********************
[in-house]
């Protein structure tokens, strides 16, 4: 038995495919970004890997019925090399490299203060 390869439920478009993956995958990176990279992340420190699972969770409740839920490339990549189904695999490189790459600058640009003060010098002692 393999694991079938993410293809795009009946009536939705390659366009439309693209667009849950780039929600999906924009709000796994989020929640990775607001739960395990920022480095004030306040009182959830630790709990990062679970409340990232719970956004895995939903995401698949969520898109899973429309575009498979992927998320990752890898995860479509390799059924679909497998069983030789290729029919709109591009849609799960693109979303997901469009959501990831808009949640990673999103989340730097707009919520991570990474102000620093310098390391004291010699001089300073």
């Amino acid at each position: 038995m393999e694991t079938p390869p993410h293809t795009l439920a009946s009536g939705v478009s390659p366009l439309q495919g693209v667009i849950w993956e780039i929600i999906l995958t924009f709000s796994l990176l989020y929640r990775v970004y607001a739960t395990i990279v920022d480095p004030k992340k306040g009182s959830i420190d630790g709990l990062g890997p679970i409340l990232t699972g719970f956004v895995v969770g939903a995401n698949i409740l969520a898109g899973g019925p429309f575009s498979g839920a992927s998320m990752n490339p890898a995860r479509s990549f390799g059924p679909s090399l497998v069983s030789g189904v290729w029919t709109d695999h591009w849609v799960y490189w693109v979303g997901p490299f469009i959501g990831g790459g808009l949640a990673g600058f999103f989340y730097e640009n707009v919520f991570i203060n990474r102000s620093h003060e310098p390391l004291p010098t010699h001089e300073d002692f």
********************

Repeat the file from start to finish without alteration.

[in-house]
């Protein structure tokens, strides 16, 4: 038995495919970004890997019925090399490299203060 390869439920478009993956995958990176990279992340420190699972969770409740839920490339990549189904695999490189790459600058640009003060010098002692 393999694991079938993410293809795009009946009536939705390659366009439309693209667009849950780039929600999906924009709000796994989020929640990775607001739960395990920022480095004030306040009182959830630790709990990062679970409340990232719970956004895995939903995401698949969520898109899973429309575009498979992927998320990752890898995860479509390799059924679909497998069983030789290729029919709109591009849609799960693109979303997901469009959501990831808009949640990673999103989340730097707009919520991570990474102000620093310098390391004291010699001089300073």
């Amino acid at each position: 038995m393999e694991t079938p390869p993410h293809t795009l439920a009946s009536g939705v478009s390659p366009l439309q495919g693209v667009i849950w993956e780039i929600i999906l995958t924009f709000s796994l990176l989020y929640r990775v970004y607001a739960t395990i990279v920022d480095p004030k992340k306040g009182s959830i420190d630790g709990l990062g890997p679970i409340l990232t699972g719970f956004v895995v969770g939903a995401n698949i409740l969520a898109g899973g019925p429309f575009s498979g839920a992927s998320m990752n490339p890898a995860r479509s990549f390799g059924p679909s090399l497998v069983s030789g189904v290729w029919t709109d695999h591009w849609v799960y490189w693109v979303g997901p490299f469009i959501g990831g790459g808009l949640a990673g600058f999103f989340y730097e640009n707009v919520f991570i203060n990474r102000s620093h003060e310098p390391l004291p010098t010699h001089e300073d002692f």